Moo-Young (played by Kwon Hyun-sang) is given the opportunity to make his very own film, and chooses the subject of zombies. He discovers that filmmaking is quite a bit more complex and stressful than he had originally assumed. Many general filming adventures and misadventures are had as actors, crew, and extras struggle against the generic chaos that conspires to wholly engulf their film.
"Let Me Out" is a cute movie. There's all the silly antics implied by the above description, and a decent supply of jokes about bad acting, runaway props, and drama within drama on the set. The zombies are put to good use, and plenty of gags are made emphasizing the trouble of correctly shooting a scene that involves extras meandering around with just the correct amount of sloth and energy necessary to convey the image of the walking dead. The makeup's pretty decent, too, and it's interesting to see the background behind various semi-realistic zombie special effects.
And that's all there really is to this movie. That the movie would involve these kinds of antics is fairly obvious from any basic description of it. However, there's not really anything in the way of a real hook or storyline to demand audience involvement. The characters want to make a movie. Obstacles come up. They overcome the obstacles one way or another and keep shooting. Rinse and repeat.
Characterization falls by the wayside as well. The only person in this movie with particularly clear motivation is Moo-Young- and his reasonably interesting introduction becomes largely irrelevant as time passes. His somewhat arrogant personality really doesn't go far enough for any of the various movie disaster scenes to really have much resonance. Moo-Young is also much softer-spoken on set than he had been up until that time. Which is understandable- he's nervous about the responsibility, after all. It just doesn't make for a very compelling storyline as it's presented here.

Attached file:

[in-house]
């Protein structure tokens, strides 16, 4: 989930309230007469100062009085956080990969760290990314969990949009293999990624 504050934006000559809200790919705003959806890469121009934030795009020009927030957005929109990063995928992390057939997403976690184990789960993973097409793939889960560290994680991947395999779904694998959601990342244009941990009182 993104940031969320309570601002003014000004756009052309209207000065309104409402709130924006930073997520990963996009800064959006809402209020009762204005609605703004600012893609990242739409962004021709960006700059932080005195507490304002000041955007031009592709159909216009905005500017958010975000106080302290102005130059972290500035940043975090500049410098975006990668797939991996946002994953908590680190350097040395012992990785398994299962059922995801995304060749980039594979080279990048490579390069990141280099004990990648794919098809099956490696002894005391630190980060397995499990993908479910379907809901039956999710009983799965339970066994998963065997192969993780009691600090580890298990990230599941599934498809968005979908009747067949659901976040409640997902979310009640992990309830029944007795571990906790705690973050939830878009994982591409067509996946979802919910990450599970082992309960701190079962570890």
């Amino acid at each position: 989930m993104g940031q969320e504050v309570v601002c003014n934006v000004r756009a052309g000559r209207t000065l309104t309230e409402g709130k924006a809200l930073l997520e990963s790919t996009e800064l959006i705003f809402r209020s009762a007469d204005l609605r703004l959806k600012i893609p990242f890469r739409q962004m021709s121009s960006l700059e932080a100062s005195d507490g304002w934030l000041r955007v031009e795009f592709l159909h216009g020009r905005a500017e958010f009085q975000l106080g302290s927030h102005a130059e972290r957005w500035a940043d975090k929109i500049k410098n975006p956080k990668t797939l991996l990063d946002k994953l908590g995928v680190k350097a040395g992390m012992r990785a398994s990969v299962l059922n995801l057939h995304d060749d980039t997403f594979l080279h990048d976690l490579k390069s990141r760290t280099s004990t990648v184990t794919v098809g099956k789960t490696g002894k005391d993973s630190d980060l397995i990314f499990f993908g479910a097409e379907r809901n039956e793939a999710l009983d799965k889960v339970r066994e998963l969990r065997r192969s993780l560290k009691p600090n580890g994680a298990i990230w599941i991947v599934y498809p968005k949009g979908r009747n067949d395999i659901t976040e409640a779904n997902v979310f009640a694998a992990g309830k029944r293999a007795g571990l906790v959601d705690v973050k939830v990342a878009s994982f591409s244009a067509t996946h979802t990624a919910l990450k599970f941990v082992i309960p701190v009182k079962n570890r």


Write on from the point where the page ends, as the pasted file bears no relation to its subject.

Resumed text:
The movie is very dialogue intensive, and the dialogue is decent. Unfortunately, this concept requires visuals to really strike true. My favorite scenes in the movie by a wide margin were the sight gags. If I want to hear people talking about making movies I can get that on any DVD commentary track. What makes the concept film-worthy is that we can actually directly see the on-set drama and frustrations that are too personally sensitive for anyone to discuss in real life. As it is, "Let Me Out" is pretty much just what I thought it would be.
This is not necessarily a bad thing. There's a certain appeal to the concept of "upstart director makes a zombie movie, finds it's much harder than he expected". This movie has been very popular on the film festival circuit, and I would expect to find a large number of people there who consider this concept on its own to be interesting, so long as it's done competently. Outside of this subset of people, though, I really can't see this movie gaining much more in traction. "Let Me Out" is cute and exactly what it seems, and this is both its greatest strength and weakness.
Review by William Schwartz
Staff writer. Has been writing articles for HanCinema since 2012, having lived in South Korea since 2011. Started out in Gyeongju, then to Daegu, then to Ansan, then to Yeongju, then to Seoul, lived on the road for HanCinema's travel diaries series in the summer of 2016, and is currently settled in Anyang. Has good tips for utilizing South Korea's public bus system. William Schwartz can be contacted via firstname.lastname@example.org.
"[HanCinema's Film Review] "Let Me Out""
by HanCinema is licensed under a Creative Commons Attribution-Share Alike 3.0 Unported License.
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